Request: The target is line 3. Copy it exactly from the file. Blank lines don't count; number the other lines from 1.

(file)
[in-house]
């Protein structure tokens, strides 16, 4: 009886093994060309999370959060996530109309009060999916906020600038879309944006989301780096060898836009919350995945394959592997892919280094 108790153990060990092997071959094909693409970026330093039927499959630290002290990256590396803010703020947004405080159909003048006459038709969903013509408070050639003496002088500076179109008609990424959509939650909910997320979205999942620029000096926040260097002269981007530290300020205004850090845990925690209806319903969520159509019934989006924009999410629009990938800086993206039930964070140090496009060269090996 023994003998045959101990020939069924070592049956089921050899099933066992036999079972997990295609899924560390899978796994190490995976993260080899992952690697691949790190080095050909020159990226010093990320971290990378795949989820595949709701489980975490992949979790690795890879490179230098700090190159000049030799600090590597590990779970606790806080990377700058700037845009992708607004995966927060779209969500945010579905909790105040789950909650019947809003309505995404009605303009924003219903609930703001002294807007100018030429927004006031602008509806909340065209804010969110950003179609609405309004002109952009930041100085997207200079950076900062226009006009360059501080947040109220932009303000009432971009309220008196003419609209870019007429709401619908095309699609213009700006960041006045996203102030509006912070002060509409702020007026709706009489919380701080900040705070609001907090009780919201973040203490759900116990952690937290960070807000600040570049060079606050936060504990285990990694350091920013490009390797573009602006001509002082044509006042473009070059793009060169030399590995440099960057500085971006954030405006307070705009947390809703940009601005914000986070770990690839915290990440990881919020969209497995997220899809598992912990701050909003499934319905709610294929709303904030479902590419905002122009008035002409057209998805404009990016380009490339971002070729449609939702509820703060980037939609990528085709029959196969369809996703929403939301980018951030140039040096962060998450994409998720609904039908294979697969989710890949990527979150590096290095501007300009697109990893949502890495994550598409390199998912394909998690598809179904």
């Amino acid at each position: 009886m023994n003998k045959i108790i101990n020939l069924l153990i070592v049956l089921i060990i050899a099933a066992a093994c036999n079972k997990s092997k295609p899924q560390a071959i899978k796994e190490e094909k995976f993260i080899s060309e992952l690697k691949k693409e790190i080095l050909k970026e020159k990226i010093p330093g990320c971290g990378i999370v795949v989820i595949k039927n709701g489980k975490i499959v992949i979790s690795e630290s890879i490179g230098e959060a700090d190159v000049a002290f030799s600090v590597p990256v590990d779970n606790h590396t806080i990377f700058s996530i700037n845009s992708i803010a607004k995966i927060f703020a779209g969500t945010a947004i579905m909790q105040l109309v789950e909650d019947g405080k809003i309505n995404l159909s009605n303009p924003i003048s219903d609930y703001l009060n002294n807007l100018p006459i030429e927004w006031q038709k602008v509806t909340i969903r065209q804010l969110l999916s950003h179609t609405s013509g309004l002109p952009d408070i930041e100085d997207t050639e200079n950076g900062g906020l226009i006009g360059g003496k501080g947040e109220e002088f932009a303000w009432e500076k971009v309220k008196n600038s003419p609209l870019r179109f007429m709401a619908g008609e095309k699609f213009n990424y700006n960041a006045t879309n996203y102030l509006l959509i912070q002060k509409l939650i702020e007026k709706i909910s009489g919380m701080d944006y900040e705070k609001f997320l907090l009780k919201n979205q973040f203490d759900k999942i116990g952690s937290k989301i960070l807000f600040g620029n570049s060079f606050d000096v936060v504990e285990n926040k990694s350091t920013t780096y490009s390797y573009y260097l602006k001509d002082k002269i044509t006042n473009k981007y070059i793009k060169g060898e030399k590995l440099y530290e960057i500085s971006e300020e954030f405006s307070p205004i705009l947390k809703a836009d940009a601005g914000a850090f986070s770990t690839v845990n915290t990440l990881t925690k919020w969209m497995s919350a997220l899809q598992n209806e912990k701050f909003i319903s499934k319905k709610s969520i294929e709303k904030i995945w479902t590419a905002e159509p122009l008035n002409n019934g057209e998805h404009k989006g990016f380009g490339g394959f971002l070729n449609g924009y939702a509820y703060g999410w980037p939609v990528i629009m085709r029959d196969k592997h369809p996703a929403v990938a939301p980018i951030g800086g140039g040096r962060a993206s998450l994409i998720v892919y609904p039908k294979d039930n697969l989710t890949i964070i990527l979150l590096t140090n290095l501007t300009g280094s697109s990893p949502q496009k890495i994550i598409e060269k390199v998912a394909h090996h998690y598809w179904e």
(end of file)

């Amino acid at each position: 009886m023994n003998k045959i108790i101990n020939l069924l153990i070592v049956l089921i060990i050899a099933a066992a093994c036999n079972k997990s092997k295609p899924q560390a071959i899978k796994e190490e094909k995976f993260i080899s060309e992952l690697k691949k693409e790190i080095l050909k970026e020159k990226i010093p330093g990320c971290g990378i999370v795949v989820i595949k039927n709701g489980k975490i499959v992949i979790s690795e630290s890879i490179g230098e959060a700090d190159v000049a002290f030799s600090v590597p990256v590990d779970n606790h590396t806080i990377f700058s996530i700037n845009s992708i803010a607004k995966i927060f703020a779209g969500t945010a947004i579905m909790q105040l109309v789950e909650d019947g405080k809003i309505n995404l159909s009605n303009p924003i003048s219903d609930y703001l009060n002294n807007l100018p006459i030429e927004w006031q038709k602008v509806t909340i969903r065209q804010l969110l999916s950003h179609t609405s013509g309004l002109p952009d408070i930041e100085d997207t050639e200079n950076g900062g906020l226009i006009g360059g003496k501080g947040e109220e002088f932009a303000w009432e500076k971009v309220k008196n600038s003419p609209l870019r179109f007429m709401a619908g008609e095309k699609f213009n990424y700006n960041a006045t879309n996203y102030l509006l959509i912070q002060k509409l939650i702020e007026k709706i909910s009489g919380m701080d944006y900040e705070k609001f997320l907090l009780k919201n979205q973040f203490d759900k999942i116990g952690s937290k989301i960070l807000f600040g620029n570049s060079f606050d000096v936060v504990e285990n926040k990694s350091t920013t780096y490009s390797y573009y260097l602006k001509d002082k002269i044509t006042n473009k981007y070059i793009k060169g060898e030399k590995l440099y530290e960057i500085s971006e300020e954030f405006s307070p205004i705009l947390k809703a836009d940009a601005g914000a850090f986070s770990t690839v845990n915290t990440l990881t925690k919020w969209m497995s919350a997220l899809q598992n209806e912990k701050f909003i319903s499934k319905k709610s969520i294929e709303k904030i995945w479902t590419a905002e159509p122009l008035n002409n019934g057209e998805h404009k989006g990016f380009g490339g394959f971002l070729n449609g924009y939702a509820y703060g999410w980037p939609v990528i629009m085709r029959d196969k592997h369809p996703a929403v990938a939301p980018i951030g800086g140039g040096r962060a993206s998450l994409i998720v892919y609904p039908k294979d039930n697969l989710t890949i964070i990527l979150l590096t140090n290095l501007t300009g280094s697109s990893p949502q496009k890495i994550i598409e060269k390199v998912a394909h090996h998690y598809w179904e």